Japanese Cuisine: All You Need to Know About Yakitori

Food Chronicles

The History, How to Order, What to Order, and Where to Enjoy it in Tokyo

Aside from sushi, ramen, tempura, katsu, and beef, travelers to Japan must also experience yakitori – a classic street food found near train stations and in high-quality restaurants in every city. Here is all you need to know about yakitori, what to order, and where to eat these charcoal-grilled skewers when in Tokyo:

The History of Yakitori

The creation of yakiton (grilled pork) and kushikatsu (deep fried pork on skewers) in the early 1900s produced the inspiration for yakitori (grilled chicken on skewers). At the time and for the past one hundred years, chicken was more expensive than beef and Japanese chickens were becoming extinct. During World War II, yakitori stalls sold mostly beef and pork products because of cost.

In the 1950s, chicken farmers bred disease-resistance chickens at lower costs. Around the same time, the American occupation of Japan brought broilers into the country which further expanded and popularized yakitori restaurants.

Today, yakitori is both a cheap, street food as well as Michelin-rated restaurants proudly grilling the highest quality of domestically bred chickens.

 

How to Order Yakitori

Throughout the country, you can find yakitori restaurants almost anywhere in Japan. They are typically found near train stations for the after-work crowd to enjoy a meal with a cold beer with their colleagues and friends before heading home. Follow the smell of the charcoal grill, and you will soon be eating like a local.

Eating yakitori is about enjoying the food and your company. Order a few sticks with your drink, and then order a few more with another drink. Repeat until really full. Food tip: Order chicken wings (tebasaki) in the first round as it typically takes at least 20-30 minutes to properly grill.

Yakitori consists of grilled chicken parts from head to tail and inside the chicken (like the heart, liver, etc). The parts are skewered onto bamboo sticks and cooked over a charcoal grill with either a seasoning of salt (shio) or a glaze of a teriyaki-like sauce (tare).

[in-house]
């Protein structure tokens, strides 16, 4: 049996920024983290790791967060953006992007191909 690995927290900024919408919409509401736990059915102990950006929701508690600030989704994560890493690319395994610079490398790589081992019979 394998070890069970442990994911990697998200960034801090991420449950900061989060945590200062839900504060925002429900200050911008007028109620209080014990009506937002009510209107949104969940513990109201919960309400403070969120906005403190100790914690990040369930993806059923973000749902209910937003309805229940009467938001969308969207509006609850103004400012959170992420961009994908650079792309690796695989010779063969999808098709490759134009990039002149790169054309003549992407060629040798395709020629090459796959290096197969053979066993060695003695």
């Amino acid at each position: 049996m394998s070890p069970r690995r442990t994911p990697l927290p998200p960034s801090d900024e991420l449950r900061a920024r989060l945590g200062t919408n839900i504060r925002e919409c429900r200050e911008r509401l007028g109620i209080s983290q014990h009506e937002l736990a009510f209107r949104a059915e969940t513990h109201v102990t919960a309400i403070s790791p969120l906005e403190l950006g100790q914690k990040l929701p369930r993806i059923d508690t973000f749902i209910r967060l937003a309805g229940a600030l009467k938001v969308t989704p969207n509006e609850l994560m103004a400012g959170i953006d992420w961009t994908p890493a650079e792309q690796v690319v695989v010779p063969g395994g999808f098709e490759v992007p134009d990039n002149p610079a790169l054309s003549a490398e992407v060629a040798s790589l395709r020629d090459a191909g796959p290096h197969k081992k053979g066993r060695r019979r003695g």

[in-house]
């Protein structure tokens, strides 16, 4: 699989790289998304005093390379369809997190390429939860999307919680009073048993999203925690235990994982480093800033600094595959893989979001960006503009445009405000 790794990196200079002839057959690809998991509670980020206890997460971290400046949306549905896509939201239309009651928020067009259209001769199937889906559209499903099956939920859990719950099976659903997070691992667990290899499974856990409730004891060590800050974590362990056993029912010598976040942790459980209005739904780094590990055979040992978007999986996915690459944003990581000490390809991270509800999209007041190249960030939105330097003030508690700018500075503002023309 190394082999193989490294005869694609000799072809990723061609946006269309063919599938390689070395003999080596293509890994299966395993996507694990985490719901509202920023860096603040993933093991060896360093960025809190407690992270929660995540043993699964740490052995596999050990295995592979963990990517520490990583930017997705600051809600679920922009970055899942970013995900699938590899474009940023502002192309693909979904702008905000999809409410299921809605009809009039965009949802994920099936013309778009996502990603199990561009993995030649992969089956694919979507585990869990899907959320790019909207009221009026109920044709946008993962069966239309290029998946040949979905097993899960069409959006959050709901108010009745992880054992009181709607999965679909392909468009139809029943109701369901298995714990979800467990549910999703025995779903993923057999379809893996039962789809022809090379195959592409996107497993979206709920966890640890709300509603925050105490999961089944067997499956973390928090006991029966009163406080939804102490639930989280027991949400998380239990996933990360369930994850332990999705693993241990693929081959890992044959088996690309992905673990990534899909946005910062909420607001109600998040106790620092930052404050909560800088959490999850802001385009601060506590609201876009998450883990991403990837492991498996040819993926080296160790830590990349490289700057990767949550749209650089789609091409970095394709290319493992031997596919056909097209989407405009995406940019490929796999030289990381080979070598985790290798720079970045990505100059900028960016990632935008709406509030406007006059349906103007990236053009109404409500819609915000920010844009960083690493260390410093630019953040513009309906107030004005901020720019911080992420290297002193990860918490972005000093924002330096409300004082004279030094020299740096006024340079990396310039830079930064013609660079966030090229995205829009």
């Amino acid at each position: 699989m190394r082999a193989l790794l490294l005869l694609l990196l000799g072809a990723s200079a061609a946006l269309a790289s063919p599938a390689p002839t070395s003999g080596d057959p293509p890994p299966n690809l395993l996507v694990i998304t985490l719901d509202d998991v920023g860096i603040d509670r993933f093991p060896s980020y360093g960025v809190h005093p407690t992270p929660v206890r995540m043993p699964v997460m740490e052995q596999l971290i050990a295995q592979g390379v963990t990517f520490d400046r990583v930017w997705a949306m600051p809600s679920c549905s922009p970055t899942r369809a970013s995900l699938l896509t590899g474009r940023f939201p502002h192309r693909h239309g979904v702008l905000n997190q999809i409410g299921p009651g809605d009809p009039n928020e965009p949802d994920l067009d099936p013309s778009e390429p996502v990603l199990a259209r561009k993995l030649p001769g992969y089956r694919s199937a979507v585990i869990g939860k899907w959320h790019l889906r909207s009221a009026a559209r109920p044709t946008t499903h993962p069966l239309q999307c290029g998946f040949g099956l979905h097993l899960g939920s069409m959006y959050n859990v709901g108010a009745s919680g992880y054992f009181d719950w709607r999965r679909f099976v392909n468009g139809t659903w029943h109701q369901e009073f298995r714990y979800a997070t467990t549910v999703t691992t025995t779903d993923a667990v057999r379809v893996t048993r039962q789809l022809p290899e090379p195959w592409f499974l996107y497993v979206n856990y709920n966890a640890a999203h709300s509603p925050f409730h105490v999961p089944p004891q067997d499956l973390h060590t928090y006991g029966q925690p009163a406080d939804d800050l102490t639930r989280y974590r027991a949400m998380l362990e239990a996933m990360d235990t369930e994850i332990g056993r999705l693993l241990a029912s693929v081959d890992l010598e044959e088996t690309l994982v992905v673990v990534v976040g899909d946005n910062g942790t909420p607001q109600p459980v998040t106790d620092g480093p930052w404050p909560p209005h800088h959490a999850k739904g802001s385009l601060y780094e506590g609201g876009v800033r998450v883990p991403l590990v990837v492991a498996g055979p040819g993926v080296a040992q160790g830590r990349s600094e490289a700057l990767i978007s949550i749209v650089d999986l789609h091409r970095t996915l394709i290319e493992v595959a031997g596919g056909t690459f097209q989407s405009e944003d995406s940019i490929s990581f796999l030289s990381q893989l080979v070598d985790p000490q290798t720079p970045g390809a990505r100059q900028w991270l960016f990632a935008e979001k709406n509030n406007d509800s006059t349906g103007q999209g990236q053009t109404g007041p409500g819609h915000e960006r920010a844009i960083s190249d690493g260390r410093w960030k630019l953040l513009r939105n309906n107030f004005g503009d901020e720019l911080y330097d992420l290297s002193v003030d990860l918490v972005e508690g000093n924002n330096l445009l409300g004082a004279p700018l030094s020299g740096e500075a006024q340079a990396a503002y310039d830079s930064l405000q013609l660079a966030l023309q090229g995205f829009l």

Order according to your preference for chicken parts. Each order consists of one stick with about one to five pieces on the stick, depending on the chicken part or vegetable. For a little spice, put a little spoonful of Japanese peppers on your plate to dab each bite of chicken. Also, make sure to enjoy the meal with local draft beer or sake.

Aside from the grilled chicken, menus include appetizers, side dishes, and rice bowls. Rice or noodle bowls are how Japanese end a meal with carbs to fill and satisfy their stomachs.

Some restaurants, especially in the bigger cities and busier areas of the city, will have English menus which describe each order and each part. It is not unusual for (funny) typos on the menu. Can you spot the typo in this picture? (Hint, it’s in the vegetable section)
On your table, there is an elongated cup. That is for your used yakitori sticks. Rather than putting the sticks on your plate, put them in your cup which will be cleaned during or after your meal

 

What to Order at a Yakitori Restaurant in Japan

Yakitori skewers are made to order. They arrive at your table hot from the grill. You can either eat it straight from the stick or use your chopsticks to remove the meat or vegetables.

Traditional yakitori skewers include:
– Chicken wings (tebasaki)
– Chicken meatball (tsukune)
– Chicken thigh and leeks (momo)
– Quail Eggs (uzura no tamago)
– Chicken skin (kawa)
– Chicken liver (reba)
– Japanese green peppers (shishito)

Tebasaki, or chicken wings. One of the best items at yakitori restaurants. Be sure to order it in the first or second round of your meal as it typically takes at least 20 to 30 minutes to properly cook the wings
Tsukune, or chicken meatballs. Another classic yakitori items that can be accompanied with a raw egg yolk to dip the chicken meatball. Better tsukunes are light to bite, properly seasoned, and full of that deep charcoal grilled taste
Kawa, or chicken skin. Yakitori uses almost every single part of the chicken from the outer skin to the innards. Indulge a little with the crispy chicken skin (and don’t worry too much about the fat at most of it has been rendered over the hot charcoal grill)
Shishito, or Japanese green peppers. Similar to the Spanish pimientos de padron, these Japanese peppers can either be mild or spicy. They are commonly found in yakitori restaurants and make for a great vegetable to balance the meal

 

Where to Find Yakitori Restaurants in Tokyo (Near Ginza, Marunouchi, Tokyo Station, Nihonbashi)

Torishige (photos above taken from this restaurant)
12F Daimaru Tokyo Station
1-9-1 Marunouchi, Chiyoda-ku, Tokyo
+81-3-6269-9092
11am to 3pm and 5pm to 11pm

Yakitori Alley Restaurants
Near Yurakucho Train Station, Under the Train Tracks
2-3-3 Yurakucho, Chiyoda-ku, Tokyo
Hours vary per restaurant

Birdland
B1F iiyo!!
1-4-1 Marunouchi, Chiyoda-ku, Tokyo
+81-3-6269-9825
Monday to Saturday, 11am to 2pm and 5pm to 11pm
Closed Sunday

Tori-Kansuke
B2F Ootemori, Otemachi Tower
1-5-5 Otemachi, Chiyoda-ku, Tokyo
+81-3-6269-9596
11am to 4pm and 5pm to 11pm

Tori to Chokotto Ryori Hokkoriya
B1F Nihonbashi Mitsui Tower
2-1-1- Nihonbashimuromachi, Chuo, Tokyo
+81-3-3231-1718
11am to 11pm (last order 10:30pm)

 


Sign up for my newsletter on the sidebar for blog updates and my travel insider tips!